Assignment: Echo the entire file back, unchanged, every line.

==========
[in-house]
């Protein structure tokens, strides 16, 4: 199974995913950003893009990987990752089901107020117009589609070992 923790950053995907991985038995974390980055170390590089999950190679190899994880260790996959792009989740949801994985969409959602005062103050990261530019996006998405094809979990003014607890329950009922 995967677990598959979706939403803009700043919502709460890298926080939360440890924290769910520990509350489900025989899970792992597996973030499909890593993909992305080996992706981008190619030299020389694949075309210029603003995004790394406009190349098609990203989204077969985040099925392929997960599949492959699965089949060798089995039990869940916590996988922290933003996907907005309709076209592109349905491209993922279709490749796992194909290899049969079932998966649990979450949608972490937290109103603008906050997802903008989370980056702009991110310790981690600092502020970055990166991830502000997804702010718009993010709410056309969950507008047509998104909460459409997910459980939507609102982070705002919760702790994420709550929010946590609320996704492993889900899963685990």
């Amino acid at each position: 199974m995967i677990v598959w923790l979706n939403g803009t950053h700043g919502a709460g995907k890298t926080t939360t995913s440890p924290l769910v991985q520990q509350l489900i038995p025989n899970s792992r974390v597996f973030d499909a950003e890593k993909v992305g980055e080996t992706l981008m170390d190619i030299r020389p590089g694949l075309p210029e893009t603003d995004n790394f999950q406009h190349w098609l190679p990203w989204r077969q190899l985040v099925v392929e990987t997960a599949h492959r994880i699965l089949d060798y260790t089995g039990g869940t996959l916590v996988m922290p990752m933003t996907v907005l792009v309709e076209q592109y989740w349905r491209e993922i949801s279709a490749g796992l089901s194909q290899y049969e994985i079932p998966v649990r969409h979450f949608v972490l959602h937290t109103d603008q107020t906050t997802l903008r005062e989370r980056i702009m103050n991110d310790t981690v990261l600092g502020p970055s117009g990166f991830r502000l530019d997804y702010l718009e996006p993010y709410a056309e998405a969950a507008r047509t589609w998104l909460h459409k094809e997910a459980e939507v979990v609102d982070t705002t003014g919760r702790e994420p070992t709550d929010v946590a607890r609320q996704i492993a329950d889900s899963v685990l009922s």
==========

[in-house]
């Protein structure tokens, strides 16, 4: 199974995913950003893009990987990752089901107020117009589609070992 923790950053995907991985038995974390980055170390590089999950190679190899994880260790996959792009989740949801994985969409959602005062103050990261530019996006998405094809979990003014607890329950009922 995967677990598959979706939403803009700043919502709460890298926080939360440890924290769910520990509350489900025989899970792992597996973030499909890593993909992305080996992706981008190619030299020389694949075309210029603003995004790394406009190349098609990203989204077969985040099925392929997960599949492959699965089949060798089995039990869940916590996988922290933003996907907005309709076209592109349905491209993922279709490749796992194909290899049969079932998966649990979450949608972490937290109103603008906050997802903008989370980056702009991110310790981690600092502020970055990166991830502000997804702010718009993010709410056309969950507008047509998104909460459409997910459980939507609102982070705002919760702790994420709550929010946590609320996704492993889900899963685990």
């Amino acid at each position: 199974m995967i677990v598959w923790l979706n939403g803009t950053h700043g919502a709460g995907k890298t926080t939360t995913s440890p924290l769910v991985q520990q509350l489900i038995p025989n899970s792992r974390v597996f973030d499909a950003e890593k993909v992305g980055e080996t992706l981008m170390d190619i030299r020389p590089g694949l075309p210029e893009t603003d995004n790394f999950q406009h190349w098609l190679p990203w989204r077969q190899l985040v099925v392929e990987t997960a599949h492959r994880i699965l089949d060798y260790t089995g039990g869940t996959l916590v996988m922290p990752m933003t996907v907005l792009v309709e076209q592109y989740w349905r491209e993922i949801s279709a490749g796992l089901s194909q290899y049969e994985i079932p998966v649990r969409h979450f949608v972490l959602h937290t109103d603008q107020t906050t997802l903008r005062e989370r980056i702009m103050n991110d310790t981690v990261l600092g502020p970055s117009g990166f991830r502000l530019d997804y702010l718009e996006p993010y709410a056309e998405a969950a507008r047509t589609w998104l909460h459409k094809e997910a459980e939507v979990v609102d982070t705002t003014g919760r702790e994420p070992t709550d929010v946590a607890r609320q996704i492993a329950d889900s899963v685990l009922s």